Gray (2014, 61-67) cites the French Revolution – with its consequence of the abdication of Monarchies (and their absolute power) across Europe – as affecting a broad major shift in strategic thinking. This is due to the subsequential development of the modern state with separate military and political control, which allowed for the purely military conception of strategy to begin to both diverge from, and become subsumed under, the objectives of the overall higher or ‘grand’ strategy. This construction of grand strategy was further developed during the 20th Century, as the means and ways of fighting wars changed dramatically. Following his experience in the wartime British Government, Liddell Hart advanced the conception of grand strategy to include several fundaments that remain at the heart of strategy-making today. The first is ostensibly Clausewitzian in that the role of strategy was to “direct all the resources of a nation towards the attainment of the political object of the war…a goal defined by national policy” (Hart 1929, 187-188). This definition not only alludes to the concurrent ‘total’ nature of wars, but also the broader strategic response that they entailed; namely, that ‘all the resources of a nation’ should be used in waging war – financial, economic, informational, diplomatic as well as military means (ibid, 188). Secondly, Hart contended that regulation and coordination was required between these diverse instruments to best achieve policies (of war winning), i.e. appropriate domestic policies (ibid). Finally, that the ‘winning of the peace’ was also significant; grand strategy should consider peacetime as well as wartime (ibid, 202).

Although the term ‘grand strategy’ seems to have fallen out of contemporary policymakers’ parlance (thus this essay will use ‘national strategy’ or NSS), the roots of NSSs are very much still entrenched in these historical refinements. Despite being relatively new, conceptually the NSS documents of today are far from novel. Clausewitz´s construction (2007, 7; 28) of strategy as emanating from, and serving policy is as paramount today as it was then (Gray 2014, 284). Moreover, with the decline of large-scale conventional state-versus-state conflicts, contemporary NSSs can be seen as further refinements of Hart’s more holistic approach of strategy that looks beyond war fighting to one that considers war avoidance: a national strategy should therefore be a coordinated balance between how the state will use available instruments of power – military and non-military – to defend and further national interests, as established by policy (for instance Kremlin 2009, Paragraph 1;19).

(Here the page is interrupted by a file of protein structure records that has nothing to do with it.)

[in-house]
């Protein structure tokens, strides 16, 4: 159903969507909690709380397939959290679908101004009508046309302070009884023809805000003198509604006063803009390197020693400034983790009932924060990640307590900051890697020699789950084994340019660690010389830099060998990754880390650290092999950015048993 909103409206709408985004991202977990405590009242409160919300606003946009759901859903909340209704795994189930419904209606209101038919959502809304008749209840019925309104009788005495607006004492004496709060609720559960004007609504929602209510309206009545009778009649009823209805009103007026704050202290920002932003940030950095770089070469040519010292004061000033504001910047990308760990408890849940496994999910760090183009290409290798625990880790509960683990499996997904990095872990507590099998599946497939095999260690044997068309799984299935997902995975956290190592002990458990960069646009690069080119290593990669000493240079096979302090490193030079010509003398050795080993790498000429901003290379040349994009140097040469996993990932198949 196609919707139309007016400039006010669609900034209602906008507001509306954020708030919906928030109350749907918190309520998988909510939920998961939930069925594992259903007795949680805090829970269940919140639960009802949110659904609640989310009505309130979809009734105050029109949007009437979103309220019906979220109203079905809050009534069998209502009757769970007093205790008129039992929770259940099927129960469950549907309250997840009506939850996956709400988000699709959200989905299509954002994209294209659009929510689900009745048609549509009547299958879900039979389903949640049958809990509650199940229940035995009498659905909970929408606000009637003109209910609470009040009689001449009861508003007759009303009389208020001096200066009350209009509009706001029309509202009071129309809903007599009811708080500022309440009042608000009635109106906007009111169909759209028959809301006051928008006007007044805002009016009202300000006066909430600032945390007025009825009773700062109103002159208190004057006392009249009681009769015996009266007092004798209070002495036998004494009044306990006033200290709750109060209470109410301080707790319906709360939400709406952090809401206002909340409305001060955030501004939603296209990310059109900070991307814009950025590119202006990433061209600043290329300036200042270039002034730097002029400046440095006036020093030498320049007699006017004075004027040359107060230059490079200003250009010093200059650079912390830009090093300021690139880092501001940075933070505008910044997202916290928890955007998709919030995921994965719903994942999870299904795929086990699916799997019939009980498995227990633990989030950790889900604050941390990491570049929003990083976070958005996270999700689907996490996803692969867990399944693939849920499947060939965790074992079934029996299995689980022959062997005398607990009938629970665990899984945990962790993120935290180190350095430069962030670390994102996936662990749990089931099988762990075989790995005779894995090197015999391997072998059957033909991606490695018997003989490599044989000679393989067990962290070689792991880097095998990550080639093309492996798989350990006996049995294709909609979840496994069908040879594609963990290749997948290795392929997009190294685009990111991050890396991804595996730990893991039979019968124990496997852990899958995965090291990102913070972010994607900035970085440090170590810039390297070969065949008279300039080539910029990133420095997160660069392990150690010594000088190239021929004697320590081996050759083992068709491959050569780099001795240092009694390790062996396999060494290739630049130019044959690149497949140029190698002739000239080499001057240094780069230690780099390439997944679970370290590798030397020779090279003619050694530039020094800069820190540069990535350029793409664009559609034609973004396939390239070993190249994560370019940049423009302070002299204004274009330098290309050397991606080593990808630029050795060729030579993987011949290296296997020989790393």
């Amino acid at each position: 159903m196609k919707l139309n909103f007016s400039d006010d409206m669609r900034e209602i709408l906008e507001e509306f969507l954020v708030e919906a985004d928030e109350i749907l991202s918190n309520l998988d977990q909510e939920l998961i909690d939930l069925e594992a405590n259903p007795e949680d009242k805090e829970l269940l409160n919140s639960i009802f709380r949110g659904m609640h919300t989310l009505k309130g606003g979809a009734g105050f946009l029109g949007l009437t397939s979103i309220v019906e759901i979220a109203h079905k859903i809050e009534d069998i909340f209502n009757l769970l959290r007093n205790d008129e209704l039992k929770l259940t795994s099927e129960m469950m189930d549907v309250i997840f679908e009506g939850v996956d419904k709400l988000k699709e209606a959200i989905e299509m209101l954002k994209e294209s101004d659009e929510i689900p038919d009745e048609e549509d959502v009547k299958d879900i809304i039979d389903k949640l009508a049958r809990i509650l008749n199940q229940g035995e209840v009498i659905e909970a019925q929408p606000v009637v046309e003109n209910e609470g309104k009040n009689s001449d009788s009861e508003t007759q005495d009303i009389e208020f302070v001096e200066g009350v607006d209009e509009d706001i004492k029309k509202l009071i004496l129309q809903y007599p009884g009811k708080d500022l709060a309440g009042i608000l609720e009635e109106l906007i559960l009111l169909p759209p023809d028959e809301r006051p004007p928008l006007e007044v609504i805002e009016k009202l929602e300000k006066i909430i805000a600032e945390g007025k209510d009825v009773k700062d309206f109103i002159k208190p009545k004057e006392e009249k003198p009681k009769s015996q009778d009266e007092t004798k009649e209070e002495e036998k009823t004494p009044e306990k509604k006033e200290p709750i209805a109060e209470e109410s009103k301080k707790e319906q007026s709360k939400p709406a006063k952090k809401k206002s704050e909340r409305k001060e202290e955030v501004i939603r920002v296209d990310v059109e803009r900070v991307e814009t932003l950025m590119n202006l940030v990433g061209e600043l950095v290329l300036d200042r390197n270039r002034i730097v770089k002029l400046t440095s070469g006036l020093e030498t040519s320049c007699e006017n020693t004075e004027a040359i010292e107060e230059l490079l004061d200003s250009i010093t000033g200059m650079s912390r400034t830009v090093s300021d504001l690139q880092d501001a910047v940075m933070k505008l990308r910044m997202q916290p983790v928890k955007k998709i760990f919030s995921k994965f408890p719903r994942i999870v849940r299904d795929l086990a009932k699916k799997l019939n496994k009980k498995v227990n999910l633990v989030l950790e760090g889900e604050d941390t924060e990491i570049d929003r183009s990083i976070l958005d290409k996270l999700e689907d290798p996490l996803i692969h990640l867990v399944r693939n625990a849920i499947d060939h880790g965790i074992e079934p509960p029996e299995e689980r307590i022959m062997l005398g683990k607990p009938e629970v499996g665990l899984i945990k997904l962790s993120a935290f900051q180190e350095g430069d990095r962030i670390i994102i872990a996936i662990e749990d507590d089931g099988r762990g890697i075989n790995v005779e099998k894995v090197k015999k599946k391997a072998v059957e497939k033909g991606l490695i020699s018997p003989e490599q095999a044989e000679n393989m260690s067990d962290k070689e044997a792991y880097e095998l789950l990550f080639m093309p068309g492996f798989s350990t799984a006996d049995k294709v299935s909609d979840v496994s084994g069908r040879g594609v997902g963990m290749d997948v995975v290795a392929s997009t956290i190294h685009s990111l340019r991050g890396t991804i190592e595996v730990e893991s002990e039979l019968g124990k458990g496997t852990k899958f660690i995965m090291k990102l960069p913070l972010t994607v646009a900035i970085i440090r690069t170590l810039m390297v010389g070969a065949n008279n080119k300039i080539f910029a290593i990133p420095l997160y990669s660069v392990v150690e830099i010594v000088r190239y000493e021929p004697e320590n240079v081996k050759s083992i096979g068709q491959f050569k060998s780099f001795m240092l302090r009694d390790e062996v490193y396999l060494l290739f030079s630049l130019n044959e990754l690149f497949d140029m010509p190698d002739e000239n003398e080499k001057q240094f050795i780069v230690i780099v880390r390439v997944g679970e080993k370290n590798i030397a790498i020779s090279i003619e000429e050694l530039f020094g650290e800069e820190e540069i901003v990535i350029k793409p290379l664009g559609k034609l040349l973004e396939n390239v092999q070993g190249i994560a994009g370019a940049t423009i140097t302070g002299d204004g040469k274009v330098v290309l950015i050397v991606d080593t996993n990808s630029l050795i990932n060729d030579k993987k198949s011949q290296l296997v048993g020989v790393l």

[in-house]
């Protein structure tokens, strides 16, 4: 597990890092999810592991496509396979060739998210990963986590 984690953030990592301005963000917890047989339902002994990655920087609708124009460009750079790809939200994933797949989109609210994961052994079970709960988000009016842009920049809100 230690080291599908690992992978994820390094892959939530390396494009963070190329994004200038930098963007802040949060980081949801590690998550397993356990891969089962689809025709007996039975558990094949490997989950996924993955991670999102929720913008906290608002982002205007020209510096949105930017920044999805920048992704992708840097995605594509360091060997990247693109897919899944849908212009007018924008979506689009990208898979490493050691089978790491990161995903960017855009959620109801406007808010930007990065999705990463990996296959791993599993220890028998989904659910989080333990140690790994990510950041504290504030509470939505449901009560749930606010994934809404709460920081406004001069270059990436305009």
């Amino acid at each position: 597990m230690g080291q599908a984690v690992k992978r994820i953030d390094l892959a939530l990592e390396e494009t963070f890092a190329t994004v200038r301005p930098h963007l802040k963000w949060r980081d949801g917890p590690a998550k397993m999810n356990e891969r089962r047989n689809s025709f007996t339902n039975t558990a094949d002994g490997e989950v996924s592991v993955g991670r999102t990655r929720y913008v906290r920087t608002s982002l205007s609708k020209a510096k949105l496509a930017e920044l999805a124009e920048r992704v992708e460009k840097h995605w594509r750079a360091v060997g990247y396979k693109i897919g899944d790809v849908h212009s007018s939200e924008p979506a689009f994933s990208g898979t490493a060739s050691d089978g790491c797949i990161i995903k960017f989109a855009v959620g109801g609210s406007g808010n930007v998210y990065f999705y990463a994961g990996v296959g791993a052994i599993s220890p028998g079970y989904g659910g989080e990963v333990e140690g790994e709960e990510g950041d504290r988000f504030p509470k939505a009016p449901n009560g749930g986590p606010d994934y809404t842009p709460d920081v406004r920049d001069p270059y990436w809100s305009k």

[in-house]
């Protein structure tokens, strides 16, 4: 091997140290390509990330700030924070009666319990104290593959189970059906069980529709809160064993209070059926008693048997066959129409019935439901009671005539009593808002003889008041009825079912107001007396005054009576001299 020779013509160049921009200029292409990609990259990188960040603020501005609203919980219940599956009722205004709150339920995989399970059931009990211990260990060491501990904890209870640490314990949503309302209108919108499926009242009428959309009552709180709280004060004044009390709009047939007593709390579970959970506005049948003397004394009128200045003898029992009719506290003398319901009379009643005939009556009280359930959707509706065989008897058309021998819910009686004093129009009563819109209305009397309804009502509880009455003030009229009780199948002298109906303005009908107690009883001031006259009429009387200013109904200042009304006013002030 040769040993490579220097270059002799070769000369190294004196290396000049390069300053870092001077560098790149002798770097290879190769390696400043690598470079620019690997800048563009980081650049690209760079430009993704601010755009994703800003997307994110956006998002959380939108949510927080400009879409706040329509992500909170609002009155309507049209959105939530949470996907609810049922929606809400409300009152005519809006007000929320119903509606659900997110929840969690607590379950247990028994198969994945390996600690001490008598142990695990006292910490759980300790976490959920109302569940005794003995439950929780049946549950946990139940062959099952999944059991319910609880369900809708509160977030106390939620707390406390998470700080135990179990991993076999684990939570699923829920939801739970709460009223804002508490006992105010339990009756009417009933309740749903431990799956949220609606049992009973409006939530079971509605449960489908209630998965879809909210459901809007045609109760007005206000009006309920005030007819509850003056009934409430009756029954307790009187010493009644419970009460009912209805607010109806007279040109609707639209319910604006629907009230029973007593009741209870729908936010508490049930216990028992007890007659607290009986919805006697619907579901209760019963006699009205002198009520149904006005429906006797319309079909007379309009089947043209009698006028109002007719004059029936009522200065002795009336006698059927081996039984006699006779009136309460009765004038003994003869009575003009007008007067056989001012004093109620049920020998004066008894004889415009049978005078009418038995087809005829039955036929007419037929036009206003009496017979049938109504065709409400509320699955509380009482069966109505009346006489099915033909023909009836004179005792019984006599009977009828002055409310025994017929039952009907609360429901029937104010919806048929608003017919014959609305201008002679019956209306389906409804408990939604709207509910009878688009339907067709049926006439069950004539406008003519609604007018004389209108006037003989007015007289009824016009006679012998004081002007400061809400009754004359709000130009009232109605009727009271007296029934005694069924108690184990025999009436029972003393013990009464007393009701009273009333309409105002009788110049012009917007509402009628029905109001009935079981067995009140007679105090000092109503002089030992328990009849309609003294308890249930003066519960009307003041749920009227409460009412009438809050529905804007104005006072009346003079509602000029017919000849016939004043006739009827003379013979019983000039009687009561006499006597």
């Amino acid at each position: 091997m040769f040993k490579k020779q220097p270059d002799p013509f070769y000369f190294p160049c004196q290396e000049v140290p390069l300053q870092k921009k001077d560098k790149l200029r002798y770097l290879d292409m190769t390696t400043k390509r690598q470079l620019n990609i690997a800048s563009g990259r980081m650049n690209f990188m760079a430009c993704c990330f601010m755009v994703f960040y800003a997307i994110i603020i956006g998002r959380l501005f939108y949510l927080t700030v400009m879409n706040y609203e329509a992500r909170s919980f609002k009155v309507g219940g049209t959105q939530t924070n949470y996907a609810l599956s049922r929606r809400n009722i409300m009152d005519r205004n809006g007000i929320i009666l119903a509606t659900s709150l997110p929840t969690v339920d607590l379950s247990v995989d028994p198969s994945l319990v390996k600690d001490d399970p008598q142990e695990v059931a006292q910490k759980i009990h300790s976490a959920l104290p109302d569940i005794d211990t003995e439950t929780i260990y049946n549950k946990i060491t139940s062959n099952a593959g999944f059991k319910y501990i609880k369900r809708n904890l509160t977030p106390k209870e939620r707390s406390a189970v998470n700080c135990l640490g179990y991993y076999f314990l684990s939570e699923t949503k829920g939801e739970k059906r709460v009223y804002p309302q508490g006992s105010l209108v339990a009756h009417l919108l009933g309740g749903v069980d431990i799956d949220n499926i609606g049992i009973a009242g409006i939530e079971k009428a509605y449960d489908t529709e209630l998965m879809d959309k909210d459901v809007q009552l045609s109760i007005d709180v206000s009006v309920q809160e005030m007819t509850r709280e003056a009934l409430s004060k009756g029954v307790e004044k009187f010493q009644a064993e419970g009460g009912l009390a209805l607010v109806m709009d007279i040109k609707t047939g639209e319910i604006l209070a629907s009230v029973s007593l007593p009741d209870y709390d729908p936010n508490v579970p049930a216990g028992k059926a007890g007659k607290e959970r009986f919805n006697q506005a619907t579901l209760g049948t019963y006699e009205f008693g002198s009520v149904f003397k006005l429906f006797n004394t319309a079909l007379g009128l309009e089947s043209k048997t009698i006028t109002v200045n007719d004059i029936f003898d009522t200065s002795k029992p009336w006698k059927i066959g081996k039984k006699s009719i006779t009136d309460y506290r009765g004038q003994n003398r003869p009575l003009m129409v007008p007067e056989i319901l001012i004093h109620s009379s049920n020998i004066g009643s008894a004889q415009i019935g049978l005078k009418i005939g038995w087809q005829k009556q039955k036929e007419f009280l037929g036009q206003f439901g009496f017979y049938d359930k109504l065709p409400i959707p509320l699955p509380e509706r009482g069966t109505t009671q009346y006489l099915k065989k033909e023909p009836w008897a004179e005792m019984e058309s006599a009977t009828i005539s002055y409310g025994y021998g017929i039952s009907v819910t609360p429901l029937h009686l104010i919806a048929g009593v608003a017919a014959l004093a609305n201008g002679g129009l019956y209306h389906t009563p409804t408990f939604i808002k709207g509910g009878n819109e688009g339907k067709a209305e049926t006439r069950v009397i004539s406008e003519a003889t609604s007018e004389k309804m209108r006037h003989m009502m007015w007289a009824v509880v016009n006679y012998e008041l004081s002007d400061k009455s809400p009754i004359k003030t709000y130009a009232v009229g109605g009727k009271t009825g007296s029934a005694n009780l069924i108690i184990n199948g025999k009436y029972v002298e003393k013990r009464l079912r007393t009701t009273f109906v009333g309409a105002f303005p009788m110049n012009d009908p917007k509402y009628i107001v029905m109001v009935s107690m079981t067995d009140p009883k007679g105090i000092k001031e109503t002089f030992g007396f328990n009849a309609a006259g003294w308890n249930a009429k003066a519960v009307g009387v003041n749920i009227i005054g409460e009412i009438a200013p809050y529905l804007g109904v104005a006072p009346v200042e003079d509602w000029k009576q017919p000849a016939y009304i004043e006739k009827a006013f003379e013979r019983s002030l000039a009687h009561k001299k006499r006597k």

What does appear to have changed in the post-Napoleonic rebalancing in Civil-Military Relations is that strategy – in the narrow military sense – has been conceptually separated and itself subordinated to the overarching objectives of national strategy, alongside the other non-military instruments of power. What is notable with contemporary NSSs is their prominent role in coordinating these different levels of organisation and instruments of national power. Thus, we can see the present-day NSS as “a strategic touchstone” (Doyle 2007, 625), allowing governments to “do all we can, within the resources available, to predict, prevent and mitigate the risks to our security (HM Government 2010, 1), and to communicate this strategy to other governments (Doyle 2007, 624). This expanded notion of strategy is crucial in responding to a more diffuse security agenda, as well as broader trends such as globalisation and multipolarity, which will be examined in order.

New Threats and New Wars

As established above, from the perspective of national policy making, strategy first and foremost aims to coordinate the various elements of power to defend against threats to national security. Therefore, it is crucial to examine the nature of what constitutes a threat – military or otherwise – as well as to ask if NSSs are identifying, and reacting to, a broader threat environment.